by Cyndi Sue
Part one of the introduction
| I was born on May 4, 1962 in Morristown, New Jersey. I was three weeks premature and weighed only 4 lbs. 1 oz. I was small enough to fit in the palm of your hand. I am told that the placenta (which carries vital nutrients and oxygen to the unborn child) was very small. This increased the odds of there being developmental issues in my life. However, I appeared to be in excellent health, with no defects of any kind.
I was a smart little girl and even began speaking at an early age. But, my physical development was not as smooth. I had trouble with small motor coordination. Things like tying my shoes were difficult, and I learned to do tasky things more slowly than other children my own age did. I am also left-handed, which increases the difficulty of mastering new skills.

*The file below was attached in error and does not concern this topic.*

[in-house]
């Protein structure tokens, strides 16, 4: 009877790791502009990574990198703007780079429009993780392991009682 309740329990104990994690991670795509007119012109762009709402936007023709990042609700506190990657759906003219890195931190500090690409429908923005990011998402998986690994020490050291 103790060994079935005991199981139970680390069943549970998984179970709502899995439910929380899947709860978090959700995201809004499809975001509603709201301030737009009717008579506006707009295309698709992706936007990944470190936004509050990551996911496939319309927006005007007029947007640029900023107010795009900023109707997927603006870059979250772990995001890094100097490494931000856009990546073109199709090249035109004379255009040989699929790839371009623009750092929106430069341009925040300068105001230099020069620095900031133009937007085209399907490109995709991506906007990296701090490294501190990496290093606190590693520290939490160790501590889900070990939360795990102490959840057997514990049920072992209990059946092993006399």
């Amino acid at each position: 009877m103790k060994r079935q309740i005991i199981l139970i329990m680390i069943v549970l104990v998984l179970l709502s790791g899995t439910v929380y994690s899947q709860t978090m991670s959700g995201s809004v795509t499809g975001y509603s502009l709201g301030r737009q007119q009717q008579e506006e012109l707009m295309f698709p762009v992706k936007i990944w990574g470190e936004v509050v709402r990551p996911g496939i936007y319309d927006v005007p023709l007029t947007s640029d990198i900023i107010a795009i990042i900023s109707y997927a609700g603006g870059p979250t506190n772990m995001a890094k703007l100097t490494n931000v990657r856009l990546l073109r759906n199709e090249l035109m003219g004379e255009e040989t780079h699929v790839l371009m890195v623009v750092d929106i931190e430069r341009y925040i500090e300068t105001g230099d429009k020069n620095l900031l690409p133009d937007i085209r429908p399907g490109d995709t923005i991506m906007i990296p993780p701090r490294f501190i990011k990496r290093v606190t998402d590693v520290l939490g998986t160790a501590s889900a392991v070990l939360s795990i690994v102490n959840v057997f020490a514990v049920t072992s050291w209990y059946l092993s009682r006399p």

When I reached school age, I was one of the smallest children in my grade. The other children laughed when I struggled to do certain things, and sometimes got angry at me for staring. My mother seemed concerned about the staring episodes. She wondered if it was seizures. I don’t have a memory of staring spells, or absence seizures, though I do have a clear memory of other people being angry that I was looking at them. I remember going to the hospital to get tested. I don’t remember much, but I do recall the electrodes being attached to my head. They were sticky, and I had to stay very still during the procedure. The doctors told my mother that I had Epilepsy, and put me on medicine. After a year or so, the doctors took me off the medicine, saying I was not having seizures. My family rejoiced! I was a happy, healthy little girl once more, until I reached junior high school. When I was 14, something happened that would forever change my life.